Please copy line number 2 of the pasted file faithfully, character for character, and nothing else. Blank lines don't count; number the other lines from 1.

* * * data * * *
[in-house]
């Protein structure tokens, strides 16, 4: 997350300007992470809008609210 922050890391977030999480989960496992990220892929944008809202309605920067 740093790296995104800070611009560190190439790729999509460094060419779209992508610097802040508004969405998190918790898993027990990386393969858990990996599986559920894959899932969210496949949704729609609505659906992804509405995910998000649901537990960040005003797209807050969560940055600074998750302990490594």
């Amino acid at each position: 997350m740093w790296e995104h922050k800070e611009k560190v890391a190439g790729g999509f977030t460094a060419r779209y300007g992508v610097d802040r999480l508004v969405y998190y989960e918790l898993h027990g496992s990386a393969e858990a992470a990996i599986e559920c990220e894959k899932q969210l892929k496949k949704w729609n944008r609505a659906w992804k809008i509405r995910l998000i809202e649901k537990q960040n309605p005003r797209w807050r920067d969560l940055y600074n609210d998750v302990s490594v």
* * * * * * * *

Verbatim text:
């Protein structure tokens, strides 16, 4: 997350300007992470809008609210 922050890391977030999480989960496992990220892929944008809202309605920067 740093790296995104800070611009560190190439790729999509460094060419779209992508610097802040508004969405998190918790898993027990990386393969858990990996599986559920894959899932969210496949949704729609609505659906992804509405995910998000649901537990960040005003797209807050969560940055600074998750302990490594």